In the almost six months since China imposed a national security law on Hong Kong, the relationship between the special administrative region and Britain, its former colonial master, has deteriorated greatly, with the U.K. accusing China of breaching the Sino-British Joint Declaration under which Hong Kong is meant to enjoy a high degree of autonomy for 50 years. Since then, accusations have been flying back and forth between Beijing and Hong Kong on one side and London on the other.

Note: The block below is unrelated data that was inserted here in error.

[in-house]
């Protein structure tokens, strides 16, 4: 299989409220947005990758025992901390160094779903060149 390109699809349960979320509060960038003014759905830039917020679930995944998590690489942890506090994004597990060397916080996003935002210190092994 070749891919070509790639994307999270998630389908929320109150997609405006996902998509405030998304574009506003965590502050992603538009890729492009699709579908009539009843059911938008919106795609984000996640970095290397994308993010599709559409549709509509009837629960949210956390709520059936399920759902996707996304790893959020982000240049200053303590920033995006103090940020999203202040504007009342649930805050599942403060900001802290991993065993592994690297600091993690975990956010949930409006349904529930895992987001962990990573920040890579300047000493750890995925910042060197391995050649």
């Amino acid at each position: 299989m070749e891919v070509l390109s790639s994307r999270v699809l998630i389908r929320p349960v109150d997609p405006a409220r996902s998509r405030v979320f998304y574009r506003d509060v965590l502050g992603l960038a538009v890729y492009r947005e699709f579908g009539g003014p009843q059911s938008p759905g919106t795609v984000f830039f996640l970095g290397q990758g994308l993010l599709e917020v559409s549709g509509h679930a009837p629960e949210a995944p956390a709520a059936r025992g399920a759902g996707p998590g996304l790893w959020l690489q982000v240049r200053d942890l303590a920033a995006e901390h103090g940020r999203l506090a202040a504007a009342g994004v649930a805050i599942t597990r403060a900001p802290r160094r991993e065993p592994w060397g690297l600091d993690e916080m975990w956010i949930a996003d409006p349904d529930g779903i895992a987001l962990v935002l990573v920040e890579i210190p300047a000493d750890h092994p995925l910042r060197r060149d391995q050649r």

In fact, British Foreign Secretary Dominic Raab went so far as to suggest in late November that the U.K. might withdraw its judges serving on Hong Kong’s court of final appeal, a move that will greatly weaken the Hong Kong judiciary, contradicting the British claim of wanting to help Hong Kong against an oppressive China..

This position has now been clarified by the top British diplomat in Hong Kong, Consul General Andrew Heyn, in an interview he gave days before departing at the end of a four-year tenure.